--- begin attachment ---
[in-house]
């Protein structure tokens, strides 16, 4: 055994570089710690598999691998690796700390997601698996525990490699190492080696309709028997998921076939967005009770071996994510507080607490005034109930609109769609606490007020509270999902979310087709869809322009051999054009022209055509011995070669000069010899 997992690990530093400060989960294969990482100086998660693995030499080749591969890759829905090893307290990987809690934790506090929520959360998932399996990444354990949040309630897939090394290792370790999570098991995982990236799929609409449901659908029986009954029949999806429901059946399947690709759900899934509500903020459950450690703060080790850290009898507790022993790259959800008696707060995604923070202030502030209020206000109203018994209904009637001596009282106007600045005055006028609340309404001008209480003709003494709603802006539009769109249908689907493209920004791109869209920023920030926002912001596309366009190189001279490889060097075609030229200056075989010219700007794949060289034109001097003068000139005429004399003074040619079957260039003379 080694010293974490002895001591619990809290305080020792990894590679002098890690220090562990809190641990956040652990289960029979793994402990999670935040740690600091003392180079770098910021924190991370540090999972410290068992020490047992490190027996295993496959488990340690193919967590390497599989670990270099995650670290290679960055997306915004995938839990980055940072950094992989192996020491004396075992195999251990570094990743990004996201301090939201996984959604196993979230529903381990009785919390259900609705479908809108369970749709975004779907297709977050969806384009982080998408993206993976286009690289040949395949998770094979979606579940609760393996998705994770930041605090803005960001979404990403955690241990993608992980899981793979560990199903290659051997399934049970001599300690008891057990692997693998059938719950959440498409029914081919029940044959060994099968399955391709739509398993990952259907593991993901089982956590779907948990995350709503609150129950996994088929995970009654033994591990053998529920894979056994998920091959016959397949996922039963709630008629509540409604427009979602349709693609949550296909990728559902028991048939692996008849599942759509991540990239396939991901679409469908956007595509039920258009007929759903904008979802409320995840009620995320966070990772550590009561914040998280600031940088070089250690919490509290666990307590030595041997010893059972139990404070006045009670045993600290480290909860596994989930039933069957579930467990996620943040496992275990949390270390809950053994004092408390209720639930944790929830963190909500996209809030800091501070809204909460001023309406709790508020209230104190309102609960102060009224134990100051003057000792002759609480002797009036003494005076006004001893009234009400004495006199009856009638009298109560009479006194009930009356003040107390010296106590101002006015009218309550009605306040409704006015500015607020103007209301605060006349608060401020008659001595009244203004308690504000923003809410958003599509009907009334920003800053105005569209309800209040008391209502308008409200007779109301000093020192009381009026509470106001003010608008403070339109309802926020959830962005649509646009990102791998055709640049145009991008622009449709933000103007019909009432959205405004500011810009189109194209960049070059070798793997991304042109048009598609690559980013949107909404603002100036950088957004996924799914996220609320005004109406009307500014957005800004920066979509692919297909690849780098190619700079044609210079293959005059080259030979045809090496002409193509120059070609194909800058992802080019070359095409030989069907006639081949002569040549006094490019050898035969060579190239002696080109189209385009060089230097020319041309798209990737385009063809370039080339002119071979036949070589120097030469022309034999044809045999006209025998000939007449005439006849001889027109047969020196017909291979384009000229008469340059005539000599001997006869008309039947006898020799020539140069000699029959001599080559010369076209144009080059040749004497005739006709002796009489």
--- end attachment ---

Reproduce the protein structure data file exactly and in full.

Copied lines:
[in-house]
């Protein structure tokens, strides 16, 4: 055994570089710690598999691998690796700390997601698996525990490699190492080696309709028997998921076939967005009770071996994510507080607490005034109930609109769609606490007020509270999902979310087709869809322009051999054009022209055509011995070669000069010899 997992690990530093400060989960294969990482100086998660693995030499080749591969890759829905090893307290990987809690934790506090929520959360998932399996990444354990949040309630897939090394290792370790999570098991995982990236799929609409449901659908029986009954029949999806429901059946399947690709759900899934509500903020459950450690703060080790850290009898507790022993790259959800008696707060995604923070202030502030209020206000109203018994209904009637001596009282106007600045005055006028609340309404001008209480003709003494709603802006539009769109249908689907493209920004791109869209920023920030926002912001596309366009190189001279490889060097075609030229200056075989010219700007794949060289034109001097003068000139005429004399003074040619079957260039003379 080694010293974490002895001591619990809290305080020792990894590679002098890690220090562990809190641990956040652990289960029979793994402990999670935040740690600091003392180079770098910021924190991370540090999972410290068992020490047992490190027996295993496959488990340690193919967590390497599989670990270099995650670290290679960055997306915004995938839990980055940072950094992989192996020491004396075992195999251990570094990743990004996201301090939201996984959604196993979230529903381990009785919390259900609705479908809108369970749709975004779907297709977050969806384009982080998408993206993976286009690289040949395949998770094979979606579940609760393996998705994770930041605090803005960001979404990403955690241990993608992980899981793979560990199903290659051997399934049970001599300690008891057990692997693998059938719950959440498409029914081919029940044959060994099968399955391709739509398993990952259907593991993901089982956590779907948990995350709503609150129950996994088929995970009654033994591990053998529920894979056994998920091959016959397949996922039963709630008629509540409604427009979602349709693609949550296909990728559902028991048939692996008849599942759509991540990239396939991901679409469908956007595509039920258009007929759903904008979802409320995840009620995320966070990772550590009561914040998280600031940088070089250690919490509290666990307590030595041997010893059972139990404070006045009670045993600290480290909860596994989930039933069957579930467990996620943040496992275990949390270390809950053994004092408390209720639930944790929830963190909500996209809030800091501070809204909460001023309406709790508020209230104190309102609960102060009224134990100051003057000792002759609480002797009036003494005076006004001893009234009400004495006199009856009638009298109560009479006194009930009356003040107390010296106590101002006015009218309550009605306040409704006015500015607020103007209301605060006349608060401020008659001595009244203004308690504000923003809410958003599509009907009334920003800053105005569209309800209040008391209502308008409200007779109301000093020192009381009026509470106001003010608008403070339109309802926020959830962005649509646009990102791998055709640049145009991008622009449709933000103007019909009432959205405004500011810009189109194209960049070059070798793997991304042109048009598609690559980013949107909404603002100036950088957004996924799914996220609320005004109406009307500014957005800004920066979509692919297909690849780098190619700079044609210079293959005059080259030979045809090496002409193509120059070609194909800058992802080019070359095409030989069907006639081949002569040549006094490019050898035969060579190239002696080109189209385009060089230097020319041309798209990737385009063809370039080339002119071979036949070589120097030469022309034999044809045999006209025998000939007449005439006849001889027109047969020196017909291979384009000229008469340059005539000599001997006869008309039947006898020799020539140069000699029959001599080559010369076209144009080059040749004497005739006709002796009489």